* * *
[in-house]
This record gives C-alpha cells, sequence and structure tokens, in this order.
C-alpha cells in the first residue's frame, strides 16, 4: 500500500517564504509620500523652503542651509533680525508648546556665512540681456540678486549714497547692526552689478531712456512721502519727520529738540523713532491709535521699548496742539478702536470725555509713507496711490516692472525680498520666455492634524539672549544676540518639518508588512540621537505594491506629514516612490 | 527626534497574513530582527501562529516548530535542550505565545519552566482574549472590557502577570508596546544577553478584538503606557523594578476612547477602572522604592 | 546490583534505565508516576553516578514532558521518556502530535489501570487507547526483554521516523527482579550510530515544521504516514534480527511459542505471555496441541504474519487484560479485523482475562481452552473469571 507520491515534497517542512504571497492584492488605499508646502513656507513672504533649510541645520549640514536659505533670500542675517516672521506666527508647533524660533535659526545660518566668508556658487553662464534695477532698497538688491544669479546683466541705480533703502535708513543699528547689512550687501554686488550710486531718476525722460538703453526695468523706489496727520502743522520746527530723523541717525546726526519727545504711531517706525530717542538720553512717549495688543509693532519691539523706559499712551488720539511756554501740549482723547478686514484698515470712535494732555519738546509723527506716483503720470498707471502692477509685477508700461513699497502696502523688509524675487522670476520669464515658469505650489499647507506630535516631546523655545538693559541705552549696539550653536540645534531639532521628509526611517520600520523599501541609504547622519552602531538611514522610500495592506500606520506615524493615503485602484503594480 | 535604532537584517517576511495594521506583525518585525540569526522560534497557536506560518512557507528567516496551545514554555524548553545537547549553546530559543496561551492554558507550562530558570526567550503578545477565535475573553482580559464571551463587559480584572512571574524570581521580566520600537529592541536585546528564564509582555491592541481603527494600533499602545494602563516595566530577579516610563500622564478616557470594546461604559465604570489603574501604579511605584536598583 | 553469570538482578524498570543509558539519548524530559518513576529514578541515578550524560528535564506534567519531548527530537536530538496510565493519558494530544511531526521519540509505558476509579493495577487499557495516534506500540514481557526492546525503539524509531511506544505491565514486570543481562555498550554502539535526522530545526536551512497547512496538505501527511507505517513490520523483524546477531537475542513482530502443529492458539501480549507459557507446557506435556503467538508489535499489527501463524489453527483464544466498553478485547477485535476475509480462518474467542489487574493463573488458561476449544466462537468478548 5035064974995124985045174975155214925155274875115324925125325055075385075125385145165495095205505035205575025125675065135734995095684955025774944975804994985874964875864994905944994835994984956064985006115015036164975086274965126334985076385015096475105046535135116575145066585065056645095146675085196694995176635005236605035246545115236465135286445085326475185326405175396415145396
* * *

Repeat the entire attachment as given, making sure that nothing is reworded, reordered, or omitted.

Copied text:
[in-house]
This record gives C-alpha cells, sequence and structure tokens, in this order.
C-alpha cells in the first residue's frame, strides 16, 4: 500500500517564504509620500523652503542651509533680525508648546556665512540681456540678486549714497547692526552689478531712456512721502519727520529738540523713532491709535521699548496742539478702536470725555509713507496711490516692472525680498520666455492634524539672549544676540518639518508588512540621537505594491506629514516612490 | 527626534497574513530582527501562529516548530535542550505565545519552566482574549472590557502577570508596546544577553478584538503606557523594578476612547477602572522604592 | 546490583534505565508516576553516578514532558521518556502530535489501570487507547526483554521516523527482579550510530515544521504516514534480527511459542505471555496441541504474519487484560479485523482475562481452552473469571 507520491515534497517542512504571497492584492488605499508646502513656507513672504533649510541645520549640514536659505533670500542675517516672521506666527508647533524660533535659526545660518566668508556658487553662464534695477532698497538688491544669479546683466541705480533703502535708513543699528547689512550687501554686488550710486531718476525722460538703453526695468523706489496727520502743522520746527530723523541717525546726526519727545504711531517706525530717542538720553512717549495688543509693532519691539523706559499712551488720539511756554501740549482723547478686514484698515470712535494732555519738546509723527506716483503720470498707471502692477509685477508700461513699497502696502523688509524675487522670476520669464515658469505650489499647507506630535516631546523655545538693559541705552549696539550653536540645534531639532521628509526611517520600520523599501541609504547622519552602531538611514522610500495592506500606520506615524493615503485602484503594480 | 535604532537584517517576511495594521506583525518585525540569526522560534497557536506560518512557507528567516496551545514554555524548553545537547549553546530559543496561551492554558507550562530558570526567550503578545477565535475573553482580559464571551463587559480584572512571574524570581521580566520600537529592541536585546528564564509582555491592541481603527494600533499602545494602563516595566530577579516610563500622564478616557470594546461604559465604570489603574501604579511605584536598583 | 553469570538482578524498570543509558539519548524530559518513576529514578541515578550524560528535564506534567519531548527530537536530538496510565493519558494530544511531526521519540509505558476509579493495577487499557495516534506500540514481557526492546525503539524509531511506544505491565514486570543481562555498550554502539535526522530545526536551512497547512496538505501527511507505517513490520523483524546477531537475542513482530502443529492458539501480549507459557507446557506435556503467538508489535499489527501463524489453527483464544466498553478485547477485535476475509480462518474467542489487574493463573488458561476449544466462537468478548 5035064974995124985045174975155214925155274875115324925125325055075385075125385145165495095205505035205575025125675065135734995095684955025774944975804994985874964875864994905944994835994984956064985006115015036164975086274965126334985076385015096475105046535135116575145066585065056645095146675085196694995176635005236605035246545115236465135286445085326475185326405175396415145396